Alaska’s Democratic Senator is Not Losing Re-Election, for Some Reason

U.S. Sen. Charles Schumer (D-NY) (R) speaks as Sen. Mark Begich (D-AK) listens during a news conference December 5, 2012 on Capitol Hill in Washington, DC.

Photo by Alex Wong/Getty Images

Alaska is notoriously difficult to poll, but this Harper Polling survey both 1) comes from a Republican outfit and 2) has a large sample size: 1,127 voters. And it has one of 2008’s most accidental victors holding his own.

[Democratic Sen. Mark] Begich leads Alaska Lt. Gov. Mead Treadwell (R) by 44 to 34 percent, and holds a gaping 52 to 29 percent lead against 2010 Senate nominee Joe Miller (R), two Republicans who’ve indicated interest in the race. He also leads former Alaska Gov. Sarah Palin (R) by 47 to 40 percent.

Miller, the great-on-paper conservative who took the 2010 GOP nomination, is one of the very few candidates who can say he lost to a write-in. Scott Conroy’s done an admirable job explaining just how screwed the party would be if Miller ran and won again. But Treadwell is already running, on the theory that a guy with an R after his name, in a Democratic president’s midterm year, with a popular Republican governor atop the ballot, should be able to knock off Begich.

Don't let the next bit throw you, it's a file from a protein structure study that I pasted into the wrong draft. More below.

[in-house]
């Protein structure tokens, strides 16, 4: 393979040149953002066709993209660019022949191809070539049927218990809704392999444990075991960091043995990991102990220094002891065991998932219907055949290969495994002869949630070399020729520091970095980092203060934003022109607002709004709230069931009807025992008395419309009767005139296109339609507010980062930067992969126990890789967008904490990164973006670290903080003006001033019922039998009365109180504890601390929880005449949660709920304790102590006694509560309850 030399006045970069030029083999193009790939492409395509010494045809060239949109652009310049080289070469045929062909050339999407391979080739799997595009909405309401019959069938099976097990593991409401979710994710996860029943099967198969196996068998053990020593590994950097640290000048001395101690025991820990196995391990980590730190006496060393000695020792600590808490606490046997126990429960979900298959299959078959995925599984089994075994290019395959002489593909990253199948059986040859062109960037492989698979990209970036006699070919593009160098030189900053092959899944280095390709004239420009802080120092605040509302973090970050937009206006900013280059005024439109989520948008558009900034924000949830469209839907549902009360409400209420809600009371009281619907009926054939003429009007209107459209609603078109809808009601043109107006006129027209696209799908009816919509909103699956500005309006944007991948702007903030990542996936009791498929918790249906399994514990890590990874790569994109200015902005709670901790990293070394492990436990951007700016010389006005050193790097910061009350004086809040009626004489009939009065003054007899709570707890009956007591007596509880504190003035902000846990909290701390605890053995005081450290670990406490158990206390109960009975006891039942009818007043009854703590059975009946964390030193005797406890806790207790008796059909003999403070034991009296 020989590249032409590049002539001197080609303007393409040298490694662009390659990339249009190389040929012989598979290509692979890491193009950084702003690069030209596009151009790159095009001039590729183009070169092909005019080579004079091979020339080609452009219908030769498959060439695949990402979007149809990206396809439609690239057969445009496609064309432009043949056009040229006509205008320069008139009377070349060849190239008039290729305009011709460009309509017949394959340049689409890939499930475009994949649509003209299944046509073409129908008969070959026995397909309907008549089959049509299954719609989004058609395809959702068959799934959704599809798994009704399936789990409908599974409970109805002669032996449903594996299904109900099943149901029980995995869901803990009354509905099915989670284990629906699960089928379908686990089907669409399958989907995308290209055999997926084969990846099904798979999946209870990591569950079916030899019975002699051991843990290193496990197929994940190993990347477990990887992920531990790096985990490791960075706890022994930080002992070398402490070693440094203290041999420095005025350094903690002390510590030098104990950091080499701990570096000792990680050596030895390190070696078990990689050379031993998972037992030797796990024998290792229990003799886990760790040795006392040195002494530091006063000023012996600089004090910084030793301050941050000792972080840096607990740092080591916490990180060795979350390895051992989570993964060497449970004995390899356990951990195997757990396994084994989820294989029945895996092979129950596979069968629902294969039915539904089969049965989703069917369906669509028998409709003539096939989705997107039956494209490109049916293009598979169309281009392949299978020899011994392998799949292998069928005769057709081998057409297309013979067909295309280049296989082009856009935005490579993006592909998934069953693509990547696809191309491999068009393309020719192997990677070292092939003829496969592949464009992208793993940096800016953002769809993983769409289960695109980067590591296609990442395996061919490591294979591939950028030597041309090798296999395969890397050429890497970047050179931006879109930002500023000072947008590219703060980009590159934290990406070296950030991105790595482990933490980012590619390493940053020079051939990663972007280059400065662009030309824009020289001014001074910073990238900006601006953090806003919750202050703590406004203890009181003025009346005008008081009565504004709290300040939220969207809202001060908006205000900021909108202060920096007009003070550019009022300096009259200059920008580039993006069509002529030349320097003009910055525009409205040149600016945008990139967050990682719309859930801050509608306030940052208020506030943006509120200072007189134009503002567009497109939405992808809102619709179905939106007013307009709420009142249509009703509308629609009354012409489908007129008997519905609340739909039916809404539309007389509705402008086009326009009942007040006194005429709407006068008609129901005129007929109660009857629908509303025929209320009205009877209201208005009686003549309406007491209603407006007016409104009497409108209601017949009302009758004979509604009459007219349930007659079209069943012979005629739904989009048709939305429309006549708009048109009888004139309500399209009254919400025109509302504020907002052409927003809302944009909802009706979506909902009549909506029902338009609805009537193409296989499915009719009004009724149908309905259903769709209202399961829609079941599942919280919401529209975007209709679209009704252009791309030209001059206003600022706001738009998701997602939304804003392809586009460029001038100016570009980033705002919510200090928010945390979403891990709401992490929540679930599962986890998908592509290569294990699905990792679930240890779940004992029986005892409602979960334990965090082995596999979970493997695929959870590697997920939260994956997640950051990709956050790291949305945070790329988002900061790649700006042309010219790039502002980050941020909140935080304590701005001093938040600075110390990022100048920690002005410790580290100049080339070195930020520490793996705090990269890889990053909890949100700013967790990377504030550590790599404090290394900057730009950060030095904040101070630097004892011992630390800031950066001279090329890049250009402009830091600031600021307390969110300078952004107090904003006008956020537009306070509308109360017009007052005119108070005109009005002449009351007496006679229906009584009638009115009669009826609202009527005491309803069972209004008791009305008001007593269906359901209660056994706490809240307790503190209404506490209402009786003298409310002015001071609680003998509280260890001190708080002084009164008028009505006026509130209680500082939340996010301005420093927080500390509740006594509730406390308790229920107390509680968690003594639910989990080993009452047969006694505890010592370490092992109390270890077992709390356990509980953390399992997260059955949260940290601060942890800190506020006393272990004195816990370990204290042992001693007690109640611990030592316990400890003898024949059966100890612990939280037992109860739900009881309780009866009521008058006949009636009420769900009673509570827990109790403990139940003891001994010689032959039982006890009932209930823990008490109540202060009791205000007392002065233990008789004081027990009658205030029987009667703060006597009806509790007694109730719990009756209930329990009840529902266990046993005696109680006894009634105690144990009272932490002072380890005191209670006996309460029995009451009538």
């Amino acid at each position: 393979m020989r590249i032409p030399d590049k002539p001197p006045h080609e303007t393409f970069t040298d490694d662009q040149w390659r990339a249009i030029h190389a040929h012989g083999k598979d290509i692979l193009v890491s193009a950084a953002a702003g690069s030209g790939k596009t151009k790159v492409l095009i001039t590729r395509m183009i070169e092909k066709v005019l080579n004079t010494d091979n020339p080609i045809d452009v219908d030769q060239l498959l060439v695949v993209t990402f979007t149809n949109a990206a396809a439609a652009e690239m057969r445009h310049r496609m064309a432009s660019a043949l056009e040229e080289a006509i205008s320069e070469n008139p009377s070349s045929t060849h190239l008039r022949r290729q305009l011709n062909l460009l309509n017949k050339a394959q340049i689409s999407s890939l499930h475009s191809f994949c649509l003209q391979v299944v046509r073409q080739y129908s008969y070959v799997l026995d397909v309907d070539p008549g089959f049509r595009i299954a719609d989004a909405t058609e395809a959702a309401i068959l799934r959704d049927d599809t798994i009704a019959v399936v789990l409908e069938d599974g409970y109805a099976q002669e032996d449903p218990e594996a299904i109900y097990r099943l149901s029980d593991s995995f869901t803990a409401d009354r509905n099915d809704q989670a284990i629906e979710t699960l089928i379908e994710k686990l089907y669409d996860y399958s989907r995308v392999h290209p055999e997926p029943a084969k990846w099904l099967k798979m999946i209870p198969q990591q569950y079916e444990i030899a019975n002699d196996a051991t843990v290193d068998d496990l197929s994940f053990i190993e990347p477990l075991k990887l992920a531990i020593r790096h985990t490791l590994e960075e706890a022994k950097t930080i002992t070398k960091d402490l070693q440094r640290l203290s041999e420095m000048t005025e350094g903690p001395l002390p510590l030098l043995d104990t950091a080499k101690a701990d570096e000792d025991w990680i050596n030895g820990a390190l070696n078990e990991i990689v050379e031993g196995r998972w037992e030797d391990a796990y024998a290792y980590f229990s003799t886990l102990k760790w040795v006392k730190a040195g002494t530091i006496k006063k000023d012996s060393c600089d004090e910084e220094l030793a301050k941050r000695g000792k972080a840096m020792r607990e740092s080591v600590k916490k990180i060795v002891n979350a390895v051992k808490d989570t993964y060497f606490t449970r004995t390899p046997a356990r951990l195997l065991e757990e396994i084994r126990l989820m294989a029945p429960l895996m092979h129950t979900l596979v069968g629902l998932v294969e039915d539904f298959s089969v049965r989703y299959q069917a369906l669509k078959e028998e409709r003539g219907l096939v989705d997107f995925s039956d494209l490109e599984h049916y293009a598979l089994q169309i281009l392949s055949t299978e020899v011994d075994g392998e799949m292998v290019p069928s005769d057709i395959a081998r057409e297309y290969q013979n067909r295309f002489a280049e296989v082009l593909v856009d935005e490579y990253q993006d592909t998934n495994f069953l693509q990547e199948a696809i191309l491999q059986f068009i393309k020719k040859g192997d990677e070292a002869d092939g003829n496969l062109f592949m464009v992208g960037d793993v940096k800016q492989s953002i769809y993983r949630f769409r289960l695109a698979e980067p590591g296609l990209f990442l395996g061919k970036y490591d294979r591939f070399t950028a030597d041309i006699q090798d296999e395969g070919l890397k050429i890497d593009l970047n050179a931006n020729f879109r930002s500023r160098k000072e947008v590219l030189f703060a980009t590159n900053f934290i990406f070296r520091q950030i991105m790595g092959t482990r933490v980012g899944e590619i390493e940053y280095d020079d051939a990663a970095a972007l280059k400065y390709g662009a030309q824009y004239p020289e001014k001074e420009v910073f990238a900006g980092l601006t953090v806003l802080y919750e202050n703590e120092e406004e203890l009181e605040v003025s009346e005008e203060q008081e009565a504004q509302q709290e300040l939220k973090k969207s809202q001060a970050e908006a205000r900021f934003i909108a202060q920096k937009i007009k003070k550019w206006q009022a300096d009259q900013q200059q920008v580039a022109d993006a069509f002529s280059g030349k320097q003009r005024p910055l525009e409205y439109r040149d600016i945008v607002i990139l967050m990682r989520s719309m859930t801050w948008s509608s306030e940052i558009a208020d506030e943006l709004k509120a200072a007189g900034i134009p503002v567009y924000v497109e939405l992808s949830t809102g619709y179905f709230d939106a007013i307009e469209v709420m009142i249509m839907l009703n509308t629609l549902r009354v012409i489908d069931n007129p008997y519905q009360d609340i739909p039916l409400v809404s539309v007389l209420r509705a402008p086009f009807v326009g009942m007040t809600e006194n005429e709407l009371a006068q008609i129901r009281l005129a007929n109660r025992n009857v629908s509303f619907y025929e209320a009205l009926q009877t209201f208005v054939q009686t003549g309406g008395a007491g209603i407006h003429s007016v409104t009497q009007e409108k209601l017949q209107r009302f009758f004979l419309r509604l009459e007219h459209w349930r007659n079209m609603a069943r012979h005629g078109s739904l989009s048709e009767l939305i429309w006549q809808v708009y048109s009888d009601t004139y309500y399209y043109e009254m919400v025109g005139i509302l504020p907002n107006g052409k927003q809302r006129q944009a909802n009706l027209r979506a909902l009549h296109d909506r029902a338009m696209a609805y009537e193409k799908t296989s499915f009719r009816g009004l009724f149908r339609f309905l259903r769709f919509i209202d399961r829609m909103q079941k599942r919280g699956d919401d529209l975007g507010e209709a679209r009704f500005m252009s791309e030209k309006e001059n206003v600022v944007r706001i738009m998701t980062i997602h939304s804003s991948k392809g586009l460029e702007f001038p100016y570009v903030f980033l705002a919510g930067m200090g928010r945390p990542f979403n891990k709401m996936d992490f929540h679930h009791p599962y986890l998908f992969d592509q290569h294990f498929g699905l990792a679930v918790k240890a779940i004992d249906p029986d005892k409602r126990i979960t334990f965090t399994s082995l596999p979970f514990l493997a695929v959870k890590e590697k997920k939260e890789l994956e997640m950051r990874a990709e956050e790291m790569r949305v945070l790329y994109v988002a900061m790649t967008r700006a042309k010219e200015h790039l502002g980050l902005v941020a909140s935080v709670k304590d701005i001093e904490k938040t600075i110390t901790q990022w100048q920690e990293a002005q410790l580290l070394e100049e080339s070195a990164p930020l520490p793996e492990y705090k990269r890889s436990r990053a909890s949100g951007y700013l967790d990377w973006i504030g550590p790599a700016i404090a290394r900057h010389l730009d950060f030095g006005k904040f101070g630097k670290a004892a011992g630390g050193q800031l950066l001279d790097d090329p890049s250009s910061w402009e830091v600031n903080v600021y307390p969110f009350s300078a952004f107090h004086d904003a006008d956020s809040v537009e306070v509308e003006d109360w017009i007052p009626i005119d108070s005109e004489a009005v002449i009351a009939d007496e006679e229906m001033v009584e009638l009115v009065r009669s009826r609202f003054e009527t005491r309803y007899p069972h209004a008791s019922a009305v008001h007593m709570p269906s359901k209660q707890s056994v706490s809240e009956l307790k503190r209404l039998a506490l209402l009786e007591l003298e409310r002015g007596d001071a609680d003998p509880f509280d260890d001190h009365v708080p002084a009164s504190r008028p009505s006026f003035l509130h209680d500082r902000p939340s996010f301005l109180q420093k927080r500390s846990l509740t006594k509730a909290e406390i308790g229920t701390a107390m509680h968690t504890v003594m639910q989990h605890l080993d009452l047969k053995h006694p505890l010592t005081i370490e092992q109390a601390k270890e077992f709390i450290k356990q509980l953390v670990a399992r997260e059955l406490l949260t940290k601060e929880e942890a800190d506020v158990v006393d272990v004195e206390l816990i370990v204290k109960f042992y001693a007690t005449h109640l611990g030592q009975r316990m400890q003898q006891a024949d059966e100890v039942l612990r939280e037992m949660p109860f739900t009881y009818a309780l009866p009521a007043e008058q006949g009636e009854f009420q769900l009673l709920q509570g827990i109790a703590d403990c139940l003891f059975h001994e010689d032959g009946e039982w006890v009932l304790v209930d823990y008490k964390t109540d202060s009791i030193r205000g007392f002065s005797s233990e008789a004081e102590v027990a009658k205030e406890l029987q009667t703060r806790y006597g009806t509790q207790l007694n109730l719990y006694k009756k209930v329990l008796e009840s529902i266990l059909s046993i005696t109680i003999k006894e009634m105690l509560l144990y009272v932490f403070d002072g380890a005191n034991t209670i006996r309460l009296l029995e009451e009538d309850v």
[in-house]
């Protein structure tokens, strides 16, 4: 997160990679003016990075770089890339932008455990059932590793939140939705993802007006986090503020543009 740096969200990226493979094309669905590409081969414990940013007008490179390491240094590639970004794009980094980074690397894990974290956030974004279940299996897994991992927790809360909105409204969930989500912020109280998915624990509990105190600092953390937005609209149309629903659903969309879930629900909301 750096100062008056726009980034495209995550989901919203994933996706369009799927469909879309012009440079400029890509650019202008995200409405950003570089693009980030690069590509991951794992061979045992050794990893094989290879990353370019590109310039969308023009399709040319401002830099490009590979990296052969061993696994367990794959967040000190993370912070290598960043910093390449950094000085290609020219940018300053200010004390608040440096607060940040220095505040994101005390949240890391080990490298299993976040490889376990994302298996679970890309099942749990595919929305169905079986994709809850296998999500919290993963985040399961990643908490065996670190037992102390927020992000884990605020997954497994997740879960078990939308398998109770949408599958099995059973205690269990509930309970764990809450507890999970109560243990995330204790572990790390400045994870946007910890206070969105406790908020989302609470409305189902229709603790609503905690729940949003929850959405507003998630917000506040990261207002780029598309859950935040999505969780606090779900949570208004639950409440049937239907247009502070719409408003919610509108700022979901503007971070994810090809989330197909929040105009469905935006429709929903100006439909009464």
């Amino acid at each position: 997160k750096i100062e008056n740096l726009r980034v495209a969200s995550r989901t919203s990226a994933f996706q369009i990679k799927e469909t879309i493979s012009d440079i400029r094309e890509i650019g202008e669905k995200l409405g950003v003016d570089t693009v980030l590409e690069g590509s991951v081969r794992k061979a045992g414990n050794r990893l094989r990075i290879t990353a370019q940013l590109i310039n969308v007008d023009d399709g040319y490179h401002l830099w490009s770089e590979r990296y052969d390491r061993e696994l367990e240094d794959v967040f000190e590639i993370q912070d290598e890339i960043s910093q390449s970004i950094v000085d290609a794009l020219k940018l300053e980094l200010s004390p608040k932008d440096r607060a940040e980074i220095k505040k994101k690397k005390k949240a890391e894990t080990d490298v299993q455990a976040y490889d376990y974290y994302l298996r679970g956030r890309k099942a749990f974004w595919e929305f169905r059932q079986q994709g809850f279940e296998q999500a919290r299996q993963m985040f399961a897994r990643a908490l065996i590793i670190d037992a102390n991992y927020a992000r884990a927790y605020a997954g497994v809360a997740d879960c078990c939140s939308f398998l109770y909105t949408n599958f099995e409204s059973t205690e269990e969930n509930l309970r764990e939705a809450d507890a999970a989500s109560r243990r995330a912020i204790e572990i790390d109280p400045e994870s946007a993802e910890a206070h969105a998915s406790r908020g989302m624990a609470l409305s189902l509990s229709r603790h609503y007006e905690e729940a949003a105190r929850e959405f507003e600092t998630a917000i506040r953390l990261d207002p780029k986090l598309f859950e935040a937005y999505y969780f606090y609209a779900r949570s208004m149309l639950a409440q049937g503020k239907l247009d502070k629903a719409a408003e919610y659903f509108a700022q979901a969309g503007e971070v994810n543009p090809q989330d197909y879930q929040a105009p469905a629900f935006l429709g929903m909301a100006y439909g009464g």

It’s possible! Begich and North Carolina Sen. Kay Hagan are the red-state Dems to watch this year, as both of them won in unique conditions (Begich was running against an indicted Ted Stevens, Hagan had Obama turning out black voters), and both have evaded the anger of rural white voters because Democrats never moved on gun control. Until recently, when Democrats started moving on gun control.